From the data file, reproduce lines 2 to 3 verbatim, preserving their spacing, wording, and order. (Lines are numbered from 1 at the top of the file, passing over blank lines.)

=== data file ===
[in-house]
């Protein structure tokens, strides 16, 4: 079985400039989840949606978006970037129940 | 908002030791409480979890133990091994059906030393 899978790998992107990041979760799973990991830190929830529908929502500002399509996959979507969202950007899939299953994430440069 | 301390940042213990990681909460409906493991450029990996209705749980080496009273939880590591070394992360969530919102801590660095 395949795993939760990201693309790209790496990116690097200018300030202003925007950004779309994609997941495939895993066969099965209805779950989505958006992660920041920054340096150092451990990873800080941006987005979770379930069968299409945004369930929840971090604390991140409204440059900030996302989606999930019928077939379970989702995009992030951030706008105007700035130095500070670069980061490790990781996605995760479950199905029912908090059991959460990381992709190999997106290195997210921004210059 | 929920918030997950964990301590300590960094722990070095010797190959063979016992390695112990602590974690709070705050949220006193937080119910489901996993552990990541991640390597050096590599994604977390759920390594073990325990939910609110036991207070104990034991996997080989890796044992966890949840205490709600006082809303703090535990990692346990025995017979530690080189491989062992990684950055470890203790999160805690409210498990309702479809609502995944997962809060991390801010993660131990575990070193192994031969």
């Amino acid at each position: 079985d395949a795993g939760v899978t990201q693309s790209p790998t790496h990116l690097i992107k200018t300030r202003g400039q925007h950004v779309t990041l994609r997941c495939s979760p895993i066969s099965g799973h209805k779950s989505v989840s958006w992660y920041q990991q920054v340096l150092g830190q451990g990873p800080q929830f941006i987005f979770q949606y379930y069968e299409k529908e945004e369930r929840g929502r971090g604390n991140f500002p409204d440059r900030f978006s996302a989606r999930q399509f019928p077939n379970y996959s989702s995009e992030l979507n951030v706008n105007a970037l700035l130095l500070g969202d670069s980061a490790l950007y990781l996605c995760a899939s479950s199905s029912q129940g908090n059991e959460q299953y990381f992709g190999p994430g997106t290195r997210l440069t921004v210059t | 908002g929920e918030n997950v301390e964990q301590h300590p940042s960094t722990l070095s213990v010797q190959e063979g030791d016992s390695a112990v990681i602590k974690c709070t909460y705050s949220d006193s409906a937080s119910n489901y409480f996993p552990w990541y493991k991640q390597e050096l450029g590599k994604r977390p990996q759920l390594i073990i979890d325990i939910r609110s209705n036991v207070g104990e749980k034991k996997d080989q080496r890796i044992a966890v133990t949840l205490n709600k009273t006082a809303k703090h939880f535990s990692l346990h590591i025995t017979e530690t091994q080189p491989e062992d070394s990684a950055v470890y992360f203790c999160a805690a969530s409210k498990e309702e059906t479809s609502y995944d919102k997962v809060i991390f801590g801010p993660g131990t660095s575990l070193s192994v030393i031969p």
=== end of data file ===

């Protein structure tokens, strides 16, 4: 079985400039989840949606978006970037129940 | 908002030791409480979890133990091994059906030393 899978790998992107990041979760799973990991830190929830529908929502500002399509996959979507969202950007899939299953994430440069 | 301390940042213990990681909460409906493991450029990996209705749980080496009273939880590591070394992360969530919102801590660095 395949795993939760990201693309790209790496990116690097200018300030202003925007950004779309994609997941495939895993066969099965209805779950989505958006992660920041920054340096150092451990990873800080941006987005979770379930069968299409945004369930929840971090604390991140409204440059900030996302989606999930019928077939379970989702995009992030951030706008105007700035130095500070670069980061490790990781996605995760479950199905029912908090059991959460990381992709190999997106290195997210921004210059 | 929920918030997950964990301590300590960094722990070095010797190959063979016992390695112990602590974690709070705050949220006193937080119910489901996993552990990541991640390597050096590599994604977390759920390594073990325990939910609110036991207070104990034991996997080989890796044992966890949840205490709600006082809303703090535990990692346990025995017979530690080189491989062992990684950055470890203790999160805690409210498990309702479809609502995944997962809060991390801010993660131990575990070193192994031969």
């Amino acid at each position: 079985d395949a795993g939760v899978t990201q693309s790209p790998t790496h990116l690097i992107k200018t300030r202003g400039q925007h950004v779309t990041l994609r997941c495939s979760p895993i066969s099965g799973h209805k779950s989505v989840s958006w992660y920041q990991q920054v340096l150092g830190q451990g990873p800080q929830f941006i987005f979770q949606y379930y069968e299409k529908e945004e369930r929840g929502r971090g604390n991140f500002p409204d440059r900030f978006s996302a989606r999930q399509f019928p077939n379970y996959s989702s995009e992030l979507n951030v706008n105007a970037l700035l130095l500070g969202d670069s980061a490790l950007y990781l996605c995760a899939s479950s199905s029912q129940g908090n059991e959460q299953y990381f992709g190999p994430g997106t290195r997210l440069t921004v210059t | 908002g929920e918030n997950v301390e964990q301590h300590p940042s960094t722990l070095s213990v010797q190959e063979g030791d016992s390695a112990v990681i602590k974690c709070t909460y705050s949220d006193s409906a937080s119910n489901y409480f996993p552990w990541y493991k991640q390597e050096l450029g590599k994604r977390p990996q759920l390594i073990i979890d325990i939910r609110s209705n036991v207070g104990e749980k034991k996997d080989q080496r890796i044992a966890v133990t949840l205490n709600k009273t006082a809303k703090h939880f535990s990692l346990h590591i025995t017979e530690t091994q080189p491989e062992d070394s990684a950055v470890y992360f203790c999160a805690a969530s409210k498990e309702e059906t479809s609502y995944d919102k997962v809060i991390f801590g801010p993660g131990t660095s575990l070193s192994v030393i031969p």